Two posts turned up this week about proportions of male and female bloggers and blog-readers: Joho the Blog: Girls keep out? is entirely about it, and Political Animal: The Blogosphere… mentions it in addition to things like average education level.
This topic has been done to death for years, and there’s a group blog on women in tech for the very reason that there are differences. But like so many iterations of this subject, these two posts miss the point: men and women blog in much closer numbers than they think, but the styles and (especially) topics of interest diverge sufficiently that it’s easy to be misled if you only eat your little slice of the pie. So analyzing gender differences in a tiny subset of “blogs”—say, across a single blog as in the Joho item, or across a single topic such as politics as in PA—is not terribly useful even when the boundaries are well-stated, which they weren’t in these instances.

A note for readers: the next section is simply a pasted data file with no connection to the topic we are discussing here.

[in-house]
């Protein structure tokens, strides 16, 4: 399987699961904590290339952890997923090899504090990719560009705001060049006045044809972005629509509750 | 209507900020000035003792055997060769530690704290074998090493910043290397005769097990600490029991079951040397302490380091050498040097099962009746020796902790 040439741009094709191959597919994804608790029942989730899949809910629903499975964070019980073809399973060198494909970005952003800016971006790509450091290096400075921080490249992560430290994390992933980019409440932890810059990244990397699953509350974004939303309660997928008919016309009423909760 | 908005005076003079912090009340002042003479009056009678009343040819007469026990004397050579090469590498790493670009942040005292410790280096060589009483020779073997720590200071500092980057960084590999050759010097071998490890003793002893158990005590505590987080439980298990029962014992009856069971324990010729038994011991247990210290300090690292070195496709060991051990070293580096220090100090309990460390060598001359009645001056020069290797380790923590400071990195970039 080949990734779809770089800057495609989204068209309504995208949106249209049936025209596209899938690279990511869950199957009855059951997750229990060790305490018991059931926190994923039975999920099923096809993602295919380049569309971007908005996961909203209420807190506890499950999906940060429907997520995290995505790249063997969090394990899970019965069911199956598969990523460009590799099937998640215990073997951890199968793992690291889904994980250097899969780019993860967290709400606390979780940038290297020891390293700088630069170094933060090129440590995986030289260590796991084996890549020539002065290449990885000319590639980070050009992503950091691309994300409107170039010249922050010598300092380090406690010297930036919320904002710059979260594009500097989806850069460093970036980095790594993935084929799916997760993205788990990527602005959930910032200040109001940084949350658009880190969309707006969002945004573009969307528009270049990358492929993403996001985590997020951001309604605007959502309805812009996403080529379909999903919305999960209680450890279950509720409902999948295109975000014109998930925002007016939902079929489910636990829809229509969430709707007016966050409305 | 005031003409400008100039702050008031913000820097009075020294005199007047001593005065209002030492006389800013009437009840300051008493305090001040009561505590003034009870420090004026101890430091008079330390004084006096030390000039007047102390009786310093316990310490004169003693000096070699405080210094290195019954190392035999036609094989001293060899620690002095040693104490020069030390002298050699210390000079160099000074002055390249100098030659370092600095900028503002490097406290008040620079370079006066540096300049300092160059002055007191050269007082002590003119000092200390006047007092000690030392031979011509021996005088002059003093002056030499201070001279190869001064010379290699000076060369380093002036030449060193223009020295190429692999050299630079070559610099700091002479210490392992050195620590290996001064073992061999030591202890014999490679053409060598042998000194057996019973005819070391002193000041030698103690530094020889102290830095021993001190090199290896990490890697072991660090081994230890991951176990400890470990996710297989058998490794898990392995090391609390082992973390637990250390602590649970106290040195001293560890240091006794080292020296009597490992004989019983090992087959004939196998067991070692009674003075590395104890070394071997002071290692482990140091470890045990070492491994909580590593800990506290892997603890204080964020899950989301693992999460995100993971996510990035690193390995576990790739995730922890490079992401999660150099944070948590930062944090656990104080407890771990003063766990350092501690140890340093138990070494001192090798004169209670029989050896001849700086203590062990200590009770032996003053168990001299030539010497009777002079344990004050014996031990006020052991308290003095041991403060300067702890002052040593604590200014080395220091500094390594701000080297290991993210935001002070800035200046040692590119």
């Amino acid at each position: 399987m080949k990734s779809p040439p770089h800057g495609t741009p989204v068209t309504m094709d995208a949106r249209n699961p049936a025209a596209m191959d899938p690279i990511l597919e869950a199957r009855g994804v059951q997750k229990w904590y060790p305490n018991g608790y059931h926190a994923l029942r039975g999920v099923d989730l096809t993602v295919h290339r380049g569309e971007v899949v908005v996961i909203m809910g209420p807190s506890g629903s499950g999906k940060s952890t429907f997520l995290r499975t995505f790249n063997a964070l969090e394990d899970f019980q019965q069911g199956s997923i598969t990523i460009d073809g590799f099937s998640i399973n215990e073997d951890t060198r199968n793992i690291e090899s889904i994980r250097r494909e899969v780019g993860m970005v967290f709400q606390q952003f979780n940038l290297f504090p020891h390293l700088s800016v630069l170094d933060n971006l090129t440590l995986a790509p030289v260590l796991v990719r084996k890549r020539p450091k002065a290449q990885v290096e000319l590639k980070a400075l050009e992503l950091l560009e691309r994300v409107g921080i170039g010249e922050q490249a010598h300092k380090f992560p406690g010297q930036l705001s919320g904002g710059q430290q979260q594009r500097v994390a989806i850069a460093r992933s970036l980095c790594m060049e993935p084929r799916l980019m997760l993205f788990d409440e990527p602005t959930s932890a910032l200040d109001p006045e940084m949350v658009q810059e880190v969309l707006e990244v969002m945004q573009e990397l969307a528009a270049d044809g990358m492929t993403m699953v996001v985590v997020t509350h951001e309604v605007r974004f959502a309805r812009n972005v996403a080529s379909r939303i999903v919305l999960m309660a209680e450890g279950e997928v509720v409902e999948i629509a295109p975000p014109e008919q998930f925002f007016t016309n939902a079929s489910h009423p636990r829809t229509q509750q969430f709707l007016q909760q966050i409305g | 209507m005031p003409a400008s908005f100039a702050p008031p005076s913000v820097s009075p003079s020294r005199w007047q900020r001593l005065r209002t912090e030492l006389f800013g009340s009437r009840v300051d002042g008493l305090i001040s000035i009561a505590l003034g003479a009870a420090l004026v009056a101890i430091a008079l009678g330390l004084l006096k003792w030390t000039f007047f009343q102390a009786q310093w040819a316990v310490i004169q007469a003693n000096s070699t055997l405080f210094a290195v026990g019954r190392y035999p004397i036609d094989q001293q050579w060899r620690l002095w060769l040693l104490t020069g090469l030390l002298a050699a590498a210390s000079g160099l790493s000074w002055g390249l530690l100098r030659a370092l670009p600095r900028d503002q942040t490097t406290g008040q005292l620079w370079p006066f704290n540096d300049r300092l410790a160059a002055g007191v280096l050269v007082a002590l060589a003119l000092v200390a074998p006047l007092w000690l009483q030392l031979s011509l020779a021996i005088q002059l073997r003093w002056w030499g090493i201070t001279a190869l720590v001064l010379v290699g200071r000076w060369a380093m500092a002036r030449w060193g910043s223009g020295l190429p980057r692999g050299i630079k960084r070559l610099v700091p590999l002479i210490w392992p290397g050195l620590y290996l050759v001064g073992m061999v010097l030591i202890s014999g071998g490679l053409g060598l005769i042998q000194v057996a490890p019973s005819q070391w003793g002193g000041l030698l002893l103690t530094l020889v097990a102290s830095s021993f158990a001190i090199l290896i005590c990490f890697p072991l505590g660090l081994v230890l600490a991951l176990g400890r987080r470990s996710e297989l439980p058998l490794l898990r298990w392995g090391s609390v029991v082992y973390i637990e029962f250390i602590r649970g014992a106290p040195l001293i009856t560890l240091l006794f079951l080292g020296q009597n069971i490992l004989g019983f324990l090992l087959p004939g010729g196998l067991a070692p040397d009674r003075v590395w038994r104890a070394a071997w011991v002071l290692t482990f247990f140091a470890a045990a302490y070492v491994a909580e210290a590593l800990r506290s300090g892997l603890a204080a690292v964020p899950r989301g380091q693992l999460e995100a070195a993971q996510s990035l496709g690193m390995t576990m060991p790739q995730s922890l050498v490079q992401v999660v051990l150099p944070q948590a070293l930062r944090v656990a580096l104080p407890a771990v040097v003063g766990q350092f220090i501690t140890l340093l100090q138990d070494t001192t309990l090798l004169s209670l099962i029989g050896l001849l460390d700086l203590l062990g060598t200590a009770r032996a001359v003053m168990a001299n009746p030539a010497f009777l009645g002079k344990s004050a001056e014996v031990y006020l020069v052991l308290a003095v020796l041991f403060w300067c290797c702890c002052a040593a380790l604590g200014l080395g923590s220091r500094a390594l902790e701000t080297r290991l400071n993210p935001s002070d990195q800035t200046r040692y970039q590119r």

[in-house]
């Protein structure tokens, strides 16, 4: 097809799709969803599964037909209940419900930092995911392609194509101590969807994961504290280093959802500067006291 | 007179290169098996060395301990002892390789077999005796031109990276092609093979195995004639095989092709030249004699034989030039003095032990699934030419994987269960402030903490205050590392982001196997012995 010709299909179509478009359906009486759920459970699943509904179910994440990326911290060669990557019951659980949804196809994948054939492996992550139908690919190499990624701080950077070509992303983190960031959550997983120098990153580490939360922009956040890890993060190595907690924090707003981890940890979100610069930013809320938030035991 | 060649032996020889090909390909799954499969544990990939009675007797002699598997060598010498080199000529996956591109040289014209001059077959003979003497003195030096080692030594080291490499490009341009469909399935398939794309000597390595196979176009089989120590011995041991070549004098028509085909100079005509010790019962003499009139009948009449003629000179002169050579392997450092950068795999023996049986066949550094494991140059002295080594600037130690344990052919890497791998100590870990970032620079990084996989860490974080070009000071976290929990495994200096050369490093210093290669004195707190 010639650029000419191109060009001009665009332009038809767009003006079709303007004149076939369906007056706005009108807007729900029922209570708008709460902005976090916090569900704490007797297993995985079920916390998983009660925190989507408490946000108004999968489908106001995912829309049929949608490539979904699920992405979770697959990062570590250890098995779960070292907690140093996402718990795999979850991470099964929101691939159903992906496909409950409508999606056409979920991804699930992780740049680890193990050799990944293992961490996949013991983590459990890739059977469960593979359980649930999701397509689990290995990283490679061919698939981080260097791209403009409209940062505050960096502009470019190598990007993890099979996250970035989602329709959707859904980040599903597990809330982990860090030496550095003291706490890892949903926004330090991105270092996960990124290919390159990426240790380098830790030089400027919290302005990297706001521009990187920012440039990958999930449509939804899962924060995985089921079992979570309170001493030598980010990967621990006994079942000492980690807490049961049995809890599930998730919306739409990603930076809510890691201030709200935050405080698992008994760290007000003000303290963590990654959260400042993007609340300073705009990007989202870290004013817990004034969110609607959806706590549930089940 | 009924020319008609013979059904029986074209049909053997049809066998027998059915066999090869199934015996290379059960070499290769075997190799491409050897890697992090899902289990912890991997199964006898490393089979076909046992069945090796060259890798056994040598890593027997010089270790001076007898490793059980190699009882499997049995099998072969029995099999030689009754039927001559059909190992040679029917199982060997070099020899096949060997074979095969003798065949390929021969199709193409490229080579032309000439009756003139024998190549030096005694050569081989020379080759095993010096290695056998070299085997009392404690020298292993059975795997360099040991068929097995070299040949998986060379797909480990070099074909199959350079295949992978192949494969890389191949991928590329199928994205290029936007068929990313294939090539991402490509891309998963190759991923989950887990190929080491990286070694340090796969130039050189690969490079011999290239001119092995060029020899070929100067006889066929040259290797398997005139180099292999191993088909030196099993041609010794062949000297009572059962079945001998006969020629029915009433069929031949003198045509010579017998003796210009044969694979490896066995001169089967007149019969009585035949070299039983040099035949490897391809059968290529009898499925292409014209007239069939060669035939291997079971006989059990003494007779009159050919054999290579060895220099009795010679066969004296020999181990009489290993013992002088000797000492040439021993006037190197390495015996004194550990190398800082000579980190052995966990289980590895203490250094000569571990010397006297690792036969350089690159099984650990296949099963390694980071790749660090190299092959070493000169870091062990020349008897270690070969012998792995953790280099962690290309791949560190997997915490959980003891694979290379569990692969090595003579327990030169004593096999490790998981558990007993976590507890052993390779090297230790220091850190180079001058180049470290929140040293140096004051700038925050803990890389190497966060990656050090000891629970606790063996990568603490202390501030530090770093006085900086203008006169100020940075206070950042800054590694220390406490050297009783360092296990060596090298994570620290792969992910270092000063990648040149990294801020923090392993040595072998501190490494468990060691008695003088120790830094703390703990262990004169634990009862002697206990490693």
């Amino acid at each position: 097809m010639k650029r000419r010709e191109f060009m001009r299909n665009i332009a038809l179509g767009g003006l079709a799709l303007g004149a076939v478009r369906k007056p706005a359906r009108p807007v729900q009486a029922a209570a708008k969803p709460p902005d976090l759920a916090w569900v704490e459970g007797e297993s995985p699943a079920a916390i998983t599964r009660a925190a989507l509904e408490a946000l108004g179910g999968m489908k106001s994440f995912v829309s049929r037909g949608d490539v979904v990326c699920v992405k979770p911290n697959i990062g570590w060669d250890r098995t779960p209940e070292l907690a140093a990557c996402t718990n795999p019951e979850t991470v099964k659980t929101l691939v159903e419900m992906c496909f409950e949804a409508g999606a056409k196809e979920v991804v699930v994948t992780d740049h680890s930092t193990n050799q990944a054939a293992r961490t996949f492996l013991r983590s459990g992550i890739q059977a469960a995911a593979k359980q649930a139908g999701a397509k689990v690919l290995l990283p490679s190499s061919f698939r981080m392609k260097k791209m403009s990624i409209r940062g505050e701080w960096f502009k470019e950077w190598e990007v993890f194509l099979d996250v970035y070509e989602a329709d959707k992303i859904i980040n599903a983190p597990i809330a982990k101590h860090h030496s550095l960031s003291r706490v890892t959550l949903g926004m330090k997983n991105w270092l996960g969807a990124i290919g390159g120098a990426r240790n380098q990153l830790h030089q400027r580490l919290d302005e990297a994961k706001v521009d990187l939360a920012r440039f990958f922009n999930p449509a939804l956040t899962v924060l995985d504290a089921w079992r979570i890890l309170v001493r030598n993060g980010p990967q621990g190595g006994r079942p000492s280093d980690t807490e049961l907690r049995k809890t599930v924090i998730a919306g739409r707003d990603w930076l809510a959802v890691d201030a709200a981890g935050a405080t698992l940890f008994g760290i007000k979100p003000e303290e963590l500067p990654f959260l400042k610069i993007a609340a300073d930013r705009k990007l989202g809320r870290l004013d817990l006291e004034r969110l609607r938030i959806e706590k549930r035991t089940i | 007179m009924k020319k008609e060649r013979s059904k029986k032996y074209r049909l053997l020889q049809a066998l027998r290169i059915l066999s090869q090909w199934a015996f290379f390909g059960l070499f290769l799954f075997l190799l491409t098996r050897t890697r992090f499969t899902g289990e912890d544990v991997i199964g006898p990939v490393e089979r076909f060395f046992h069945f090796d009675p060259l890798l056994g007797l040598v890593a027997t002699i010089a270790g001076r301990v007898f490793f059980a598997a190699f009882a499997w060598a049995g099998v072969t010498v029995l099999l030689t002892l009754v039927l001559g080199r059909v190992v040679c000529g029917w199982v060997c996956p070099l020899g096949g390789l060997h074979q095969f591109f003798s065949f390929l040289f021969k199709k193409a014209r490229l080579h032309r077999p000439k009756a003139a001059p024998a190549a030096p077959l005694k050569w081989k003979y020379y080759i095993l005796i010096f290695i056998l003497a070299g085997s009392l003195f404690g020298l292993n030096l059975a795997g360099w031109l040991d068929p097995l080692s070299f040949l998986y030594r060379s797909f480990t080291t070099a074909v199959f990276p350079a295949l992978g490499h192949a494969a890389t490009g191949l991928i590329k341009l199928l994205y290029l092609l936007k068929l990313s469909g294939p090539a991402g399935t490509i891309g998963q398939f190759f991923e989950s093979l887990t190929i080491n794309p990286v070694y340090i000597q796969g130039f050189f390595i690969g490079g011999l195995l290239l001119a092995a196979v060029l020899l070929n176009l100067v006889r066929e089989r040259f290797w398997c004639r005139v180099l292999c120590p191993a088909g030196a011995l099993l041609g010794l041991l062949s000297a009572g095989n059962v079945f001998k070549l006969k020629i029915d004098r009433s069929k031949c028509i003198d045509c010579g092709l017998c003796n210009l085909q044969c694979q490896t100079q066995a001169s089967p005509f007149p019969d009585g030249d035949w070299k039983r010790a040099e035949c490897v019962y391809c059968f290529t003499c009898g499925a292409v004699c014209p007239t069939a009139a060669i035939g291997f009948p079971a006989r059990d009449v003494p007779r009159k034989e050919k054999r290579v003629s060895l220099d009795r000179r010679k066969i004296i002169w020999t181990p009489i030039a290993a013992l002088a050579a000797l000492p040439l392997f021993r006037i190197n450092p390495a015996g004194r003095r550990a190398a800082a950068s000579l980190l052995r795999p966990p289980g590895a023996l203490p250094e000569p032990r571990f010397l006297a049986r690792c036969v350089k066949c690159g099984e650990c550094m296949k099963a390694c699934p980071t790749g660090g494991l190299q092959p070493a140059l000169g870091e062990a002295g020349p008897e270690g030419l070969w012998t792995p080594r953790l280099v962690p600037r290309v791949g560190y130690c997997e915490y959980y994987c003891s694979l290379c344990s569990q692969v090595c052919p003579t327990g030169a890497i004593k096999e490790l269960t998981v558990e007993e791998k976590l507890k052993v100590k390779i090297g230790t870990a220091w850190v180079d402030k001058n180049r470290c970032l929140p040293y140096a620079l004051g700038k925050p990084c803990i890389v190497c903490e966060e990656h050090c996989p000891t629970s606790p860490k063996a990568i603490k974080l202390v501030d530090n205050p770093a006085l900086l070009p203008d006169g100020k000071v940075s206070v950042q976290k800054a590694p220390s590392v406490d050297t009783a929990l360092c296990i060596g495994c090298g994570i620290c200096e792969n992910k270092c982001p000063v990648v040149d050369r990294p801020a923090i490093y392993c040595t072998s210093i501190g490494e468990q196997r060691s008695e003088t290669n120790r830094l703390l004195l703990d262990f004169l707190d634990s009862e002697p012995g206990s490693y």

The Joho item is all about tech blogging, and the PA item is all about political blogging. Hey, folks: men (and whites, and the highly educated) are overrepresented in politics and computer technology; it shouldn’t be news that they dominate political or tech blogs. The PA item cites the recent Blogads survey that says 21% of blog readers are women. Thank goodness folks in the comments pointed out that Blogads is skewed toward high-traffic, political, and ad-bearing blogs.
Apparently many of these posters missed misbehaving’s link to a recent Georgetown thesis, Gender Similarities and Differences in Online Identity and Language Use among Teenage Bloggers: “Contrary to prediction, the results indicate that there are more gender similarities than differences in blog use.” (Again, a small slice of blog reality… but at least the boundaries were clearly stated.)